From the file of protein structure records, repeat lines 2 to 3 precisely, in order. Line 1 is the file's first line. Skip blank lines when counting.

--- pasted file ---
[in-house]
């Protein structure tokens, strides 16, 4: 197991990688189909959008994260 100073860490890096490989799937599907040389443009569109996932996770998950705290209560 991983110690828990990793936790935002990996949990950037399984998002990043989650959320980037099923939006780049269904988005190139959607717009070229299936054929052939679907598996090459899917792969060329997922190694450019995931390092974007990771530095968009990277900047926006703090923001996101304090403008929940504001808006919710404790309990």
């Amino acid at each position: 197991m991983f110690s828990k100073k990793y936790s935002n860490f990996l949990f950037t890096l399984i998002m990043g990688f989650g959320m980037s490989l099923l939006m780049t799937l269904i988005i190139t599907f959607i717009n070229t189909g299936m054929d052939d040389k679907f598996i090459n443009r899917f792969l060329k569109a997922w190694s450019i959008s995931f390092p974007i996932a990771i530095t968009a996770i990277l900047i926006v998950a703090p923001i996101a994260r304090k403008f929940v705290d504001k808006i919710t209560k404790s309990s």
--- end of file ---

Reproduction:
């Protein structure tokens, strides 16, 4: 197991990688189909959008994260 100073860490890096490989799937599907040389443009569109996932996770998950705290209560 991983110690828990990793936790935002990996949990950037399984998002990043989650959320980037099923939006780049269904988005190139959607717009070229299936054929052939679907598996090459899917792969060329997922190694450019995931390092974007990771530095968009990277900047926006703090923001996101304090403008929940504001808006919710404790309990």
């Amino acid at each position: 197991m991983f110690s828990k100073k990793y936790s935002n860490f990996l949990f950037t890096l399984i998002m990043g990688f989650g959320m980037s490989l099923l939006m780049t799937l269904i988005i190139t599907f959607i717009n070229t189909g299936m054929d052939d040389k679907f598996i090459n443009r899917f792969l060329k569109a997922w190694s450019i959008s995931f390092p974007i996932a990771i530095t968009a996770i990277l900047i926006v998950a703090p923001i996101a994260r304090k403008f929940v705290d504001k808006i919710t209560k404790s309990s």